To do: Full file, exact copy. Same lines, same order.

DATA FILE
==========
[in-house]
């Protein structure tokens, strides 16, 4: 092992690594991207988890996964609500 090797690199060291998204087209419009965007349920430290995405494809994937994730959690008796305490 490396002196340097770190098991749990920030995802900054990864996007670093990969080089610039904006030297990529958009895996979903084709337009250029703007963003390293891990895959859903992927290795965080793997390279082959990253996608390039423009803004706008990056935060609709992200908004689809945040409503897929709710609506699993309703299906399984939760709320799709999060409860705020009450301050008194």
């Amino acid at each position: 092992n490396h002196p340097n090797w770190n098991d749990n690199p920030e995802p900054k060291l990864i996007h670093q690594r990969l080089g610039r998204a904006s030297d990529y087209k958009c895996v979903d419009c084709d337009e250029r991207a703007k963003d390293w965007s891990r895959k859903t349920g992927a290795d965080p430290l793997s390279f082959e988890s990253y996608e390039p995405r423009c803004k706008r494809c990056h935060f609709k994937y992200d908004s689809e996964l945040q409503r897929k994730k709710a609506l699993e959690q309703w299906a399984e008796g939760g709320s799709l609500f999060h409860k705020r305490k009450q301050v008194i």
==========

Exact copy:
[in-house]
């Protein structure tokens, strides 16, 4: 092992690594991207988890996964609500 090797690199060291998204087209419009965007349920430290995405494809994937994730959690008796305490 490396002196340097770190098991749990920030995802900054990864996007670093990969080089610039904006030297990529958009895996979903084709337009250029703007963003390293891990895959859903992927290795965080793997390279082959990253996608390039423009803004706008990056935060609709992200908004689809945040409503897929709710609506699993309703299906399984939760709320799709999060409860705020009450301050008194």
């Amino acid at each position: 092992n490396h002196p340097n090797w770190n098991d749990n690199p920030e995802p900054k060291l990864i996007h670093q690594r990969l080089g610039r998204a904006s030297d990529y087209k958009c895996v979903d419009c084709d337009e250029r991207a703007k963003d390293w965007s891990r895959k859903t349920g992927a290795d965080p430290l793997s390279f082959e988890s990253y996608e390039p995405r423009c803004k706008r494809c990056h935060f609709k994937y992200d908004s689809e996964l945040q409503r897929k994730k709710a609506l699993e959690q309703w299906a399984e008796g939760g709320s799709l609500f999060h409860k705020r305490k009450q301050v008194i």